Cardiac Imaging

Cardiac imaging subspecialists focus on imaging designed to manage heart disorders and assess the structure and function of the heart. They are a vital part of the process to catch and treat heart disorders in their earliest stages, ensuring the health and safety of the patient.

Common cardiac imaging techniques include cardiac MRI, CT coronary angiography, calcium scoring, SPECT, and PET CT. Cardiac MRI is particularly helpful in determining the extent of a heart attack, delineating between irreversible heart damage and heart tissue at risk of irreversible damage. It can also determine cardiac infections such as myocarditis and sarcoidosis, as well as evaluate bloodflow, heart function, valves, and defects. Because cardiac MRI does not use radiation, it is an ideal tool for evaluating pediatric congenital heart defects.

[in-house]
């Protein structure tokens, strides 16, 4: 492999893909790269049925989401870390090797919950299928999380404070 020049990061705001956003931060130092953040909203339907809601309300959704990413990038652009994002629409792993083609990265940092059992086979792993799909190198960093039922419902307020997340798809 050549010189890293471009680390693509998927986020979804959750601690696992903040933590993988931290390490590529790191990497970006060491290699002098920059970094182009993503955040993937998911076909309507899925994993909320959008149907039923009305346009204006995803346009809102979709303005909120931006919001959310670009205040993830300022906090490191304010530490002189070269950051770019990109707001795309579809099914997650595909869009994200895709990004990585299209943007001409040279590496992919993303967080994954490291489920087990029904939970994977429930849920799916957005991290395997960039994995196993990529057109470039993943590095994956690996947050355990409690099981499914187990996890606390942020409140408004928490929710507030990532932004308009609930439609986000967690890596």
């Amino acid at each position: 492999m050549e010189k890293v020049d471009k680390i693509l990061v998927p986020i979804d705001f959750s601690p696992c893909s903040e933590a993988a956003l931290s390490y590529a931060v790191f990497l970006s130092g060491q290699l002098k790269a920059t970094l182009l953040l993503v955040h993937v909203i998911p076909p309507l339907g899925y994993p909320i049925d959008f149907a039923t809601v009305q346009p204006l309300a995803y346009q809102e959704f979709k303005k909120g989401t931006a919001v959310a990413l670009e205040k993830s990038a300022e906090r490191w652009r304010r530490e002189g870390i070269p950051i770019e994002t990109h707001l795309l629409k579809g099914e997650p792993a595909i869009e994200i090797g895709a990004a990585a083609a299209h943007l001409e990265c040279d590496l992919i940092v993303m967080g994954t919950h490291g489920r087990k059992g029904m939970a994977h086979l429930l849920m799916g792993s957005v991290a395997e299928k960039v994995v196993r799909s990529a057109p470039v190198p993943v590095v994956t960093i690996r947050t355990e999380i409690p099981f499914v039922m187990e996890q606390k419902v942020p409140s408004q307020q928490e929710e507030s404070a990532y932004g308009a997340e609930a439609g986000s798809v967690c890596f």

Other low or non-invasive cardiac imaging procedures include (but are not limited to) angiography, stent placement, aortic aneurysm repair, and cardiac calcium scoring. These imaging techniques are used to evaluate the anatomy of the heart (without an invasive procedure like as cardiac catheterization), bloodflow, and disease processes including aneurysm, dissection, or stenosis, among other things. Using these techniques, cardiac imaging subspecialists work closely with other cardiac specialists like cardiologists and vascular surgeons, along with cardiac imaging nurses and technologists to delivery coordinated, informed, and effective cardiac patient care.